A Desert Rats Tale

We’re back in Nelson’s county, good ol’ Norfolk, but not anywhere near the Broads this time; we’ve come to Thetford Forest to enjoy the English summer which, this year, appears to be about a week between 15th and 23rd July. Let’s hope we may be treated to a bit more later.

The Caravan Club has a campsite situated in Forestry Commission land; an area that was, in 1944, the base camp of the 7th Armoured Division, better known as the Desert Rats. Following the division’s heroic exploits in the North Africa campaign against Rommel, the division was in England for only five months of its existence to prepare for the invasion of Hitler’s Europe. Most of their training seemed to be concerned with becoming familiar with the Cromwell tank.

OLYMPUS DIGITAL CAMERAOLYMPUS DIGITAL CAMERAA Cromwell tank named Little Audrey I, somewhat sadly a replica, now stands guard on a memorial plinth at the entrance to the approach road. It looks small, as if a German Panzer would’ve made mincemeat out of it. Driving in past the tank is just a little surreal. Today’s campsite is secluded being surrounded by trees but the approach road feels decidedly military – flat, straight, utilitarian concrete.

OLYMPUS DIGITAL CAMERAArriving just after midday, Guillaume found a very pleasant, tree-shaded pitch that didn’t stare at other units. In worse weather this would’ve been a very drippy pitch but given our forecast, we felt very lucky to find it vacant, shady as it was.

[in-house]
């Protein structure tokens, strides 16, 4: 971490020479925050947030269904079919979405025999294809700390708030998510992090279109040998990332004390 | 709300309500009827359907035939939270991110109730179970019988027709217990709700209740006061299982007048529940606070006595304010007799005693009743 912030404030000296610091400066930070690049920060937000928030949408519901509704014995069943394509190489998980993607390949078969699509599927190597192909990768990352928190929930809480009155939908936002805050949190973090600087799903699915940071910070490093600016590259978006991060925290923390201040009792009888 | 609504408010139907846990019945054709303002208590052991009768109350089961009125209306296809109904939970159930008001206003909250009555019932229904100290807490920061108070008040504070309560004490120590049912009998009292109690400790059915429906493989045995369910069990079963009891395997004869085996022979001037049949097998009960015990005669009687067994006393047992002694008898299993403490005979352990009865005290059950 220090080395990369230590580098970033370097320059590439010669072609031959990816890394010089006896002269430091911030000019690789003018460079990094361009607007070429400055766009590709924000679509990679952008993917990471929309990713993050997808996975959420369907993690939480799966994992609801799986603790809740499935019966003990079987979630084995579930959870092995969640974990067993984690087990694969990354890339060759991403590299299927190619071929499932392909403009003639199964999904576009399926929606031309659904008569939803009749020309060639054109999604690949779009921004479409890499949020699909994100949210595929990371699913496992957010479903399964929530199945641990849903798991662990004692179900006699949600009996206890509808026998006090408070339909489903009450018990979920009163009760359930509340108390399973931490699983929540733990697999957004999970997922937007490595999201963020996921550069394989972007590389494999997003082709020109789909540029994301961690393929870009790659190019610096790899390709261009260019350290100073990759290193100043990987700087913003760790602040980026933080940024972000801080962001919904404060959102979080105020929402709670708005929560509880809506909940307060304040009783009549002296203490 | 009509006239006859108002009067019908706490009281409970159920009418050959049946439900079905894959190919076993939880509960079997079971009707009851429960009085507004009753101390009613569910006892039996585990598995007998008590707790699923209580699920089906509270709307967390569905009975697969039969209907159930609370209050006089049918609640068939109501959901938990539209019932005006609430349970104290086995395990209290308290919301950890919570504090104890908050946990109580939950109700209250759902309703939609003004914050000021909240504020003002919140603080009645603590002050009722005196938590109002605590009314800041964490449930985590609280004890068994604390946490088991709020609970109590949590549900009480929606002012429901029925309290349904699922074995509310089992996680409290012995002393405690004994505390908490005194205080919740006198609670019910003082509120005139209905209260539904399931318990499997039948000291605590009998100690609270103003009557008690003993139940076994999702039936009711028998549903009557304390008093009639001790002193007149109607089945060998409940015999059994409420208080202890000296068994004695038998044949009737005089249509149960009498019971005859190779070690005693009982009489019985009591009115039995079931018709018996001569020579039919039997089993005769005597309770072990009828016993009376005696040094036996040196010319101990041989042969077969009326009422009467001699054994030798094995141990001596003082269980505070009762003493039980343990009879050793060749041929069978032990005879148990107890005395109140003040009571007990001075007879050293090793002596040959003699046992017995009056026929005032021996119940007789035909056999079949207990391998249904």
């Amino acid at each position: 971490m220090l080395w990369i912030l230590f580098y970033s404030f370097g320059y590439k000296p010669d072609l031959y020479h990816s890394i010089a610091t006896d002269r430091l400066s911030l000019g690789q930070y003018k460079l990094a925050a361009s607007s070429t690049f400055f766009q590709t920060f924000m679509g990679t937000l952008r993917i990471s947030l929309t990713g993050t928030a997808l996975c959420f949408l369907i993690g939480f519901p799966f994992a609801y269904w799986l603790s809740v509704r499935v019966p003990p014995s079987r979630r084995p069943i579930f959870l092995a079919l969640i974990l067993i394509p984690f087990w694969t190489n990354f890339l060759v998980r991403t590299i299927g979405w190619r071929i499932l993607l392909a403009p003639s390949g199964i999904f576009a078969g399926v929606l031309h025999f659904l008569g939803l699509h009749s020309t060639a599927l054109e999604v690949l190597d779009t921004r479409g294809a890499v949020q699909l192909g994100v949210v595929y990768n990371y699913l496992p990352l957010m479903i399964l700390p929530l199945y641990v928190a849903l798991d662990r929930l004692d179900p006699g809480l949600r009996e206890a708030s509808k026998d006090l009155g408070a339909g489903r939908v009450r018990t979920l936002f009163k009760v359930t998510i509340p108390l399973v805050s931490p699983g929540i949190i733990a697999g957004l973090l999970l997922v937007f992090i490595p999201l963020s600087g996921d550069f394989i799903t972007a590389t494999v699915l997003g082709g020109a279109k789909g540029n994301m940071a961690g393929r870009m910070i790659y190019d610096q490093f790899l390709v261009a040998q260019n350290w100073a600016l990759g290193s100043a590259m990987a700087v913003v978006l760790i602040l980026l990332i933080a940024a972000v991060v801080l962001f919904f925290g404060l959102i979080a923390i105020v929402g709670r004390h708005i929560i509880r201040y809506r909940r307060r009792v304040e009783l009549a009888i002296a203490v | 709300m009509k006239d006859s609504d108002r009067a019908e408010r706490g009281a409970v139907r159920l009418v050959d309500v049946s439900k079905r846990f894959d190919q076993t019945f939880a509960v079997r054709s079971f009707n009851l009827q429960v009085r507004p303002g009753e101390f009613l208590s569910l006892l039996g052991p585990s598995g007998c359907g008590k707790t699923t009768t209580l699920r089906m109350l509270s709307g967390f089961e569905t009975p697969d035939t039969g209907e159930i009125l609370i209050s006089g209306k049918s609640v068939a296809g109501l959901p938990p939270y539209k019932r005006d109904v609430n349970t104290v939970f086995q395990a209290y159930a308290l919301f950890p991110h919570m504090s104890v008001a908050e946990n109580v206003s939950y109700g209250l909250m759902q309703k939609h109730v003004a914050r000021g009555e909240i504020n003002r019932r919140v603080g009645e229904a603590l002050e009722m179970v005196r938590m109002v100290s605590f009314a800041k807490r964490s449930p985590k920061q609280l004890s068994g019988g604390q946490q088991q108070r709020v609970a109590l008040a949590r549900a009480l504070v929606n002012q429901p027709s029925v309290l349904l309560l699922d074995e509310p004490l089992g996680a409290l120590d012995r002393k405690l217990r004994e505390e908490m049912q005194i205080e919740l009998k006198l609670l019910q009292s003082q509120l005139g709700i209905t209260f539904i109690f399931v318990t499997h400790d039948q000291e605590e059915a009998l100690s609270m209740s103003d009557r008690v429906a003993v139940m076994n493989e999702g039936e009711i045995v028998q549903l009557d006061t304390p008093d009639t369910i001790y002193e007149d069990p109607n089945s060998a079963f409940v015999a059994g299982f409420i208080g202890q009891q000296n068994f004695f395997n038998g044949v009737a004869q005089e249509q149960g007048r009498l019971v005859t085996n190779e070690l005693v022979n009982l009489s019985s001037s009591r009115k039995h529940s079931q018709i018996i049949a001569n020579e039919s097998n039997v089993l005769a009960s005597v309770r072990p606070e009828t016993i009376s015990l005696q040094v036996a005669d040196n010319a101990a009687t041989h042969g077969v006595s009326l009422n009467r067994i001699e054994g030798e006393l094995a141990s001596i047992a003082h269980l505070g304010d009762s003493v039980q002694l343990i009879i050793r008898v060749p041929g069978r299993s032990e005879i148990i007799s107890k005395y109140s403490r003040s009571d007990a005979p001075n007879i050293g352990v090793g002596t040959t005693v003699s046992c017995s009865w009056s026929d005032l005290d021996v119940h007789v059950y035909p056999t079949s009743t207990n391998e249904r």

OLYMPUS DIGITAL CAMERAA 2-mile memorial walk has been created through the forest that now surrounds the modern campsite. After the business of getting installed, we went off for a leg stretch to follow the Desert Rat symbol; really a Jerboa (it says here). The jerboa itself left after that first signpost, the remainder of the walk being marked simply by arrows.

OLYMPUS DIGITAL CAMERAThere’re a few information boards scattered along the early part of the route, though nothing terribly scintillating. What I found most interesting were the couple of earthworks remaining showing where the army’s favourite Nissen huts had been. It was fascinating to see an example of nature reclaiming territory after the disruption caused by the construction of an army base, or any other human activity, has gone.

OLYMPUS DIGITAL CAMERAA couple of Nissen huts remain to remind us what they were like. This is what remains of the NAAFI as was.

The remainder of the route was really just tracks, gravel roads and concrete paths that led us on a loop back through the surrounding forest to the campsite. A pleasant enough leg stretch, except maybe for the gravel road.

Posted in 2021-07 Norfolk

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